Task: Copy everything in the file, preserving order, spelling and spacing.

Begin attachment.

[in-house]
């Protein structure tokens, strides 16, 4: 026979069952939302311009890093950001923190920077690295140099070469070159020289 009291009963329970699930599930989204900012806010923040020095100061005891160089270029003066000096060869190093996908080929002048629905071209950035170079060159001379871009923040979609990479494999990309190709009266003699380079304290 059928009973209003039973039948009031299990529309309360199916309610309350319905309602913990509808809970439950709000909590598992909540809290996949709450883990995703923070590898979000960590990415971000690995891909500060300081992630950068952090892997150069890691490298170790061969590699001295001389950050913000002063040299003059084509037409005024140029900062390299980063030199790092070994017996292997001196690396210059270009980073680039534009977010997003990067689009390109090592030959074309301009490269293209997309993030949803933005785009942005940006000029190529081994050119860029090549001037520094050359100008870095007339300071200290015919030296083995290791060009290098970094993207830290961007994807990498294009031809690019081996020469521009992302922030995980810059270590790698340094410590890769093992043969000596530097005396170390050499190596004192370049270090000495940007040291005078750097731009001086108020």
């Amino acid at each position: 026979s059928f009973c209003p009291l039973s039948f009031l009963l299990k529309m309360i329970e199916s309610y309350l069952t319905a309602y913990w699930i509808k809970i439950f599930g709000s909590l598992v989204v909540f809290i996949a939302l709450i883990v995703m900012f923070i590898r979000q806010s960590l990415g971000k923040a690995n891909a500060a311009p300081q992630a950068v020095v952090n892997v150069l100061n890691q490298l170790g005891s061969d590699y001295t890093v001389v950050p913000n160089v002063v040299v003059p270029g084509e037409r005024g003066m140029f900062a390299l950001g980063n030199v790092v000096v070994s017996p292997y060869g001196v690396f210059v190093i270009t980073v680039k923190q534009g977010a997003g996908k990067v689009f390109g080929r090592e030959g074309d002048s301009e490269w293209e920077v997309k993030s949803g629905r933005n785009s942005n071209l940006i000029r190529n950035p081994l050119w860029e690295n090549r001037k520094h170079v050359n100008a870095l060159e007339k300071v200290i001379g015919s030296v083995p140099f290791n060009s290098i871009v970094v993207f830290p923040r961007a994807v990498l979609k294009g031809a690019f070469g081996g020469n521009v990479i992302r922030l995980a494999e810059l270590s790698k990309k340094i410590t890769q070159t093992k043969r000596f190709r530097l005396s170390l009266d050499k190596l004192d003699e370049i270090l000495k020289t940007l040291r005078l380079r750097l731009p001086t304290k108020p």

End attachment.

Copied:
[in-house]
């Protein structure tokens, strides 16, 4: 026979069952939302311009890093950001923190920077690295140099070469070159020289 009291009963329970699930599930989204900012806010923040020095100061005891160089270029003066000096060869190093996908080929002048629905071209950035170079060159001379871009923040979609990479494999990309190709009266003699380079304290 059928009973209003039973039948009031299990529309309360199916309610309350319905309602913990509808809970439950709000909590598992909540809290996949709450883990995703923070590898979000960590990415971000690995891909500060300081992630950068952090892997150069890691490298170790061969590699001295001389950050913000002063040299003059084509037409005024140029900062390299980063030199790092070994017996292997001196690396210059270009980073680039534009977010997003990067689009390109090592030959074309301009490269293209997309993030949803933005785009942005940006000029190529081994050119860029090549001037520094050359100008870095007339300071200290015919030296083995290791060009290098970094993207830290961007994807990498294009031809690019081996020469521009992302922030995980810059270590790698340094410590890769093992043969000596530097005396170390050499190596004192370049270090000495940007040291005078750097731009001086108020």
């Amino acid at each position: 026979s059928f009973c209003p009291l039973s039948f009031l009963l299990k529309m309360i329970e199916s309610y309350l069952t319905a309602y913990w699930i509808k809970i439950f599930g709000s909590l598992v989204v909540f809290i996949a939302l709450i883990v995703m900012f923070i590898r979000q806010s960590l990415g971000k923040a690995n891909a500060a311009p300081q992630a950068v020095v952090n892997v150069l100061n890691q490298l170790g005891s061969d590699y001295t890093v001389v950050p913000n160089v002063v040299v003059p270029g084509e037409r005024g003066m140029f900062a390299l950001g980063n030199v790092v000096v070994s017996p292997y060869g001196v690396f210059v190093i270009t980073v680039k923190q534009g977010a997003g996908k990067v689009f390109g080929r090592e030959g074309d002048s301009e490269w293209e920077v997309k993030s949803g629905r933005n785009s942005n071209l940006i000029r190529n950035p081994l050119w860029e690295n090549r001037k520094h170079v050359n100008a870095l060159e007339k300071v200290i001379g015919s030296v083995p140099f290791n060009s290098i871009v970094v993207f830290p923040r961007a994807v990498l979609k294009g031809a690019f070469g081996g020469n521009v990479i992302r922030l995980a494999e810059l270590s790698k990309k340094i410590t890769q070159t093992k043969r000596f190709r530097l005396s170390l009266d050499k190596l004192d003699e370049i270090l000495k020289t940007l040291r005078l380079r750097l731009p001086t304290k108020p």